My father’s story.

Country roads, take me home / To the place I belong

West Virginia, mountain mama / Take me home, country roads

This is one of my dad’s favorite songs. Not that unusual, except when you realize my Dad was born in Taiwan in the 1950’s and emigrated to America in his early twenties for a Masters in textile engineering in Massachusetts.

West Virginia isn’t his home; his country roads lead to Fongshan, a small town in Taiwan.

Yet my dad loves Westerns and to this day, wears cowboy-styled shirts with pearl buttons, chest detailing, and elaborate embroidery…

After tackling each of the relationships in my nuclear family, it’s fitting that my final essay for AAPI Month is about my relationship with myself, and my hard-won journey to respect and value myself.

Growing up, my mother used to occasionally call me “Xiǎo ādāi”, which I thought was a common Chinese endearment. I thought it was the equivalent of the American “honey” or “sweetie” or “babycakes”, because when she would croon these words at me, her whole face would light up with love and affection.

It wasn’t until school or high school that I was at the house of…

Growing up, when people asked if we argued or fought, we’d collectively look at each other, smile — pause to think — then shake our heads:

“No, we just don’t really argue.” And it was true.

That was then; this is now.

This year felt like the unraveling of our sisterhood. The same polarization out there in the media — red and blue, left and right, right and wrong — showed up in our conversations. Harsh words were said; phone calls ended abruptly. Anger, denial, rage, grief.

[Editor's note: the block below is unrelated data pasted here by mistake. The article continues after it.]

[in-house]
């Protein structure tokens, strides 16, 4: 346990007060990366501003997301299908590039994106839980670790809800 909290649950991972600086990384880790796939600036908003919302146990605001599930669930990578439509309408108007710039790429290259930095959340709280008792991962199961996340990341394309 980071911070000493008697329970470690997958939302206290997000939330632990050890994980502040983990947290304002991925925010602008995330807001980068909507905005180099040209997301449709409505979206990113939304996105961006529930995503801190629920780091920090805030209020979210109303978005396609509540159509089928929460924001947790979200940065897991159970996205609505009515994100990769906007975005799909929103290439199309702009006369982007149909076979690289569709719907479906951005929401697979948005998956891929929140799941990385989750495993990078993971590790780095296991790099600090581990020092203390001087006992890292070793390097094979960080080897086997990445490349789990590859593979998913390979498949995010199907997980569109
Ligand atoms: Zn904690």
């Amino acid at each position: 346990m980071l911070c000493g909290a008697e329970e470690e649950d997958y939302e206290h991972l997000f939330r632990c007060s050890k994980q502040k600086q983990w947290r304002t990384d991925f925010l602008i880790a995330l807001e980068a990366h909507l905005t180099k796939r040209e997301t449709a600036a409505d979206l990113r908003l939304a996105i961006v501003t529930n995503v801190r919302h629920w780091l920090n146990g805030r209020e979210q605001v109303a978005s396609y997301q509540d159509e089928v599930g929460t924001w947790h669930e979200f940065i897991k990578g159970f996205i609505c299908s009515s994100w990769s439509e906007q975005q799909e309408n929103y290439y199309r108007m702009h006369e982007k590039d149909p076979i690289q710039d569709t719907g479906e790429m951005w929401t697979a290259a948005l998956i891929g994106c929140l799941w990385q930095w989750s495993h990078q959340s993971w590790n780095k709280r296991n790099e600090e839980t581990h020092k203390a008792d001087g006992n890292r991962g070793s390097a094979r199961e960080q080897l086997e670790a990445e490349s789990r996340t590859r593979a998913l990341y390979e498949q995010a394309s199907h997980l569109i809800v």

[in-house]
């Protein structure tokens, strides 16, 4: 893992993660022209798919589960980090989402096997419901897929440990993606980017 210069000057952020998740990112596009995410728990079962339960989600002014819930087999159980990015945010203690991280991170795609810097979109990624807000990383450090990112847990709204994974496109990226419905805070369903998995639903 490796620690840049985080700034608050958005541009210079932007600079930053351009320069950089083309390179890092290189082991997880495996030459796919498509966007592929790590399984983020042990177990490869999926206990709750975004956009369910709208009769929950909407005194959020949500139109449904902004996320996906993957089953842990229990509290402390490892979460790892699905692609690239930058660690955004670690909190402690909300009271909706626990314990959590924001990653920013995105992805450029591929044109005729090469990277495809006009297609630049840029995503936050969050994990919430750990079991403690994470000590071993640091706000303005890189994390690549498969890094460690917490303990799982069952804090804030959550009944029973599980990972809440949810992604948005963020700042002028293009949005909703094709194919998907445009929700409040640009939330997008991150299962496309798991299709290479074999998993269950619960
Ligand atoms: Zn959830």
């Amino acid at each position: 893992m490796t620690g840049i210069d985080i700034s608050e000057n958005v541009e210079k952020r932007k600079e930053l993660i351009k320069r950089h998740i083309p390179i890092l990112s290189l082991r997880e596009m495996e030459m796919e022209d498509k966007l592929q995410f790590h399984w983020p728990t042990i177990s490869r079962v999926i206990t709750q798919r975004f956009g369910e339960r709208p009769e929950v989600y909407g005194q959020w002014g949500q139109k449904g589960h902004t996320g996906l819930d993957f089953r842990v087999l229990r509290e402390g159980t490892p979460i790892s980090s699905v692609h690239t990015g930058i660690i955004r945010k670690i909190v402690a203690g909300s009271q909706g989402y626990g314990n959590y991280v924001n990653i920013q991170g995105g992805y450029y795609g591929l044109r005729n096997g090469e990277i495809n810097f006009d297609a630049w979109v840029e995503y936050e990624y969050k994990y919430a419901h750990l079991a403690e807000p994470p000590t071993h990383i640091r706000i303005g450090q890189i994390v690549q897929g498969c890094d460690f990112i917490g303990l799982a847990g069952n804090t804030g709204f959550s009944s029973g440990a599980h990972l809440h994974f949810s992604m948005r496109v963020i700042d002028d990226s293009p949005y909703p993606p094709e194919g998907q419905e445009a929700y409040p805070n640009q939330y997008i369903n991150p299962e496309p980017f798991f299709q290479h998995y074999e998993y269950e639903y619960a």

If we’re being precise, the cracks in the road, the forks in our…

Growing up, I would’ve said my most contentious relationship was with my mother — and that my even-tempered, patient, and understanding dad was the easier parent.

But in adulthood, it’s switched: the few times I’ve completely lost my sh*t (ie: yelled at the top of my lungs) have been with my dad, from whom I get my ability to synthesize, optimize, and prioritize information. (Oddly, I also get my love of writing, poetry, and sentimental streak from my dad, who still picks roses for my mother to this day and talks about the essay contest he won in 6th grade).

In second grade, I wrote an essay about my mother and won a school-wide contest. I can’t remember the full essay, but it was mostly about how historically, in Chinese culture, to be born a woman was to be second class — and to be a second child even worse — and my mother was both! And then there was me, the third daughter in a family of three girls, and how I wouldn’t even have existed if my grandparents hadn’t fled Communist China in 1949, with their 2 children, their firstborn son and my mother.

I remember three things:

Tiffany Teng

Former East Coast, now West Coast. Lover of books, baking and all things beautiful. Writing & reading about identity, growth, and leadership. Stanford ’07, ‘19.

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